Date
14 December 2018
The European Commission made the proposal following complaints by large EU states that  big tech firms are paying too little tax in the bloc by re-routing some of their profits to low-tax member states like Ireland and Luxembourg. Photo: Reuters
The European Commission made the proposal following complaints by large EU states that big tech firms are paying too little tax in the bloc by re-routing some of their profits to low-tax member states like Ireland and Luxembourg. Photo: Reuters

EU set to hit big US tech firms with 3 percent turnover tax

Large companies with significant digital revenues in the European Union such as Google and Facebook could face a 3 percent tax on their turnover under a draft proposal by the European Commission seen by Reuters.

The proposal, expected to be adopted next week and still subject to changes, updates an earlier draft which envisaged a tax rate of between 1 and 5 percent. 

The tax, if backed by EU states and lawmakers, would only apply to large firms with annual worldwide revenues above 750 million euros (US$924 million) and annual “taxable” revenues above 50 million euros in the EU, the news agency said.

The threshold for EU revenues has been raised from 10 million euros initially foreseen to exempt smaller companies and emerging startups from the tax.

Large US firms such as Uber, Airbnb and Amazon could also be hit by the new levy, which would apply across the 28 EU countries.

Big tech firms have been accused by large EU states of paying too little tax in the bloc by re-routing some of their profits to low-tax member states like Ireland and Luxembourg.

While an earlier version of the draft seen by Reuters mentioned several companies, the latest proposal contained no such references.

Services that will be taxed are digital advertising, which would capture both providers of users’ data like Google, and companies offering ad space on their websites, like Facebook and popular social media.

The tax would be levied also on online platforms offering “intermediation services”, a concept under which the Commission includes gig economy firms such as Airbnb and Uber. Digital market places, including Amazon, would also be within the scope of the levy.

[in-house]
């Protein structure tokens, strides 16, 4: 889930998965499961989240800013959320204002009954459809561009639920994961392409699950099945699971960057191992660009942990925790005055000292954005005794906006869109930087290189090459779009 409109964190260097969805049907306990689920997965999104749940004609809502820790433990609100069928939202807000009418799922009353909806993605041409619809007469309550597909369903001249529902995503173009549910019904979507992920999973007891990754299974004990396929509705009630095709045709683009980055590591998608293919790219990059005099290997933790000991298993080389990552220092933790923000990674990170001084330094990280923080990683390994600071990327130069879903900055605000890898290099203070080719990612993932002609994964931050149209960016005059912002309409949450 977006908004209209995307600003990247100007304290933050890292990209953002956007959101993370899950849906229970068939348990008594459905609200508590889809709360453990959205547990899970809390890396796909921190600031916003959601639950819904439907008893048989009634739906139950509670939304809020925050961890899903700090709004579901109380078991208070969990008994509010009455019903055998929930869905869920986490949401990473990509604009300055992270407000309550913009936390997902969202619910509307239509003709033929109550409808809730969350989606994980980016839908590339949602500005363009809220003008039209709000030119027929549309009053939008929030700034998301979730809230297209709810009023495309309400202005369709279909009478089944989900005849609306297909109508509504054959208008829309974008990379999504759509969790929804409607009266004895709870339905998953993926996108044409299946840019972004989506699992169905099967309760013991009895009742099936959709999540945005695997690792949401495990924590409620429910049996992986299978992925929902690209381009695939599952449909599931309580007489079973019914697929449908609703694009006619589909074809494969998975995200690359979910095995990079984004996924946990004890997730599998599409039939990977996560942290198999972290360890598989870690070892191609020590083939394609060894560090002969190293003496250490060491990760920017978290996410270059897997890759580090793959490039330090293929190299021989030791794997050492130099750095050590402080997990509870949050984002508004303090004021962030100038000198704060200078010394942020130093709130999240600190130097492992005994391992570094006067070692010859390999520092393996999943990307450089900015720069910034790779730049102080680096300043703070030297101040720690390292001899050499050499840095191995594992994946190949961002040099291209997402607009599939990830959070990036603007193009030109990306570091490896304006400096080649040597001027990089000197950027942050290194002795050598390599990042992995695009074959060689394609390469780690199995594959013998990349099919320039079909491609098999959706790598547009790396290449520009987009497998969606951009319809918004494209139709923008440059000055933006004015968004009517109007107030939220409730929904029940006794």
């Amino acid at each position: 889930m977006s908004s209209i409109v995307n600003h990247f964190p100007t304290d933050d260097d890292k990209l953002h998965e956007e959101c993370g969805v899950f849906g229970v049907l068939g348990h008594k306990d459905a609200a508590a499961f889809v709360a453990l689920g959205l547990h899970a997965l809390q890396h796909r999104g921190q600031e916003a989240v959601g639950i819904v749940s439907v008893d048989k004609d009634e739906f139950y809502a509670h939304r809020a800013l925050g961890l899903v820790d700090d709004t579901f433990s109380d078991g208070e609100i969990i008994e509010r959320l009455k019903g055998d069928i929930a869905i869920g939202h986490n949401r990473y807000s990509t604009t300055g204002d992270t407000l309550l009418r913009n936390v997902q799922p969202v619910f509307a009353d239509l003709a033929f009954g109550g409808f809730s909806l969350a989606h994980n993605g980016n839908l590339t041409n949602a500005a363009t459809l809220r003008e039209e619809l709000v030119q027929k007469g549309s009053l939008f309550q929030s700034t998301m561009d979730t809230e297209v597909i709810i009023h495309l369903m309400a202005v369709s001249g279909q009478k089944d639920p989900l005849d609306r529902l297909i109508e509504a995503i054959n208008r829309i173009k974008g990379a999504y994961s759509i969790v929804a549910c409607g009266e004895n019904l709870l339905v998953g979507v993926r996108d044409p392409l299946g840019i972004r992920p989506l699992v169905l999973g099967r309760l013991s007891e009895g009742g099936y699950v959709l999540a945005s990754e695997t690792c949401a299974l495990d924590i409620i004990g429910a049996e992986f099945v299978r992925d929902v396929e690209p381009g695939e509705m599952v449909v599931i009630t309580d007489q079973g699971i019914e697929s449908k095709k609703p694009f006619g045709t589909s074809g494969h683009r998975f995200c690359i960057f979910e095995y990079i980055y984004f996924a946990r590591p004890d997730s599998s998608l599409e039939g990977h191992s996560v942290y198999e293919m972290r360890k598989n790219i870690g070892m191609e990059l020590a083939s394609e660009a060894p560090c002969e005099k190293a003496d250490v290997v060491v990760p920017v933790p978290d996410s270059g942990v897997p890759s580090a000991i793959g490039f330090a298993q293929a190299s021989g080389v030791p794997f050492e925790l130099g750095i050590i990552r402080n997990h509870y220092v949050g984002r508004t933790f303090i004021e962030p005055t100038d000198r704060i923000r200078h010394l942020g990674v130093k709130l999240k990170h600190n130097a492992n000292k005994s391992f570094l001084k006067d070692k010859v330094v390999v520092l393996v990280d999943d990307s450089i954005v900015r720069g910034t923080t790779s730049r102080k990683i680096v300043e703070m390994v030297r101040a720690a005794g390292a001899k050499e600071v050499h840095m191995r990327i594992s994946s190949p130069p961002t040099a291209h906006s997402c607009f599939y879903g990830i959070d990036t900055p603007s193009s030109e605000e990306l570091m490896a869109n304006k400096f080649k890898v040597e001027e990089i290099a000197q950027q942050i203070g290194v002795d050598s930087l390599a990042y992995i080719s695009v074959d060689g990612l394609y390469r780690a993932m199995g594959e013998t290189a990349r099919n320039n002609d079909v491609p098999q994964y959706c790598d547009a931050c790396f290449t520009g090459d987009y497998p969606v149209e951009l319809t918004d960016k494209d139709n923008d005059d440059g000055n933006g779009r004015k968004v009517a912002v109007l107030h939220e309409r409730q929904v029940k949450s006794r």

Companies with thinner margins, like Amazon, which often operate at a loss, would be hit hard by a tax on turnover, whereas they are largely exempt from taxes on profits.

“Taxing revenues is the wrong approach to addressing some legitimate questions regarding cross-border tax policies,” Josh Kallmer, senior vice president at the US-based Information Technology Industry Council, which represents Google, Facebook, Amazon and other tech firms, told Reuters in an emailed statement.

He urged the EU to avoid unilateral moves and coordinate tax reforms at the international level.

Online media, streaming services like Netflix and other providers of digital content which do not rely on users to create value will be excluded from the scope of the EU levy.

The tax is presented in the draft as a temporary measure that would only be implemented if no deal is found on a more comprehensive, and possibly global, solution to tax the digital profits of companies in the countries where they are made, rather than where the firms are headquartered as is the case now.

The new tax would be levied by the countries where the digital users are located. If they live in different EU countries, the tax revenues will be shared “according to some allocation keys”, the draft document says.

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RC/CG

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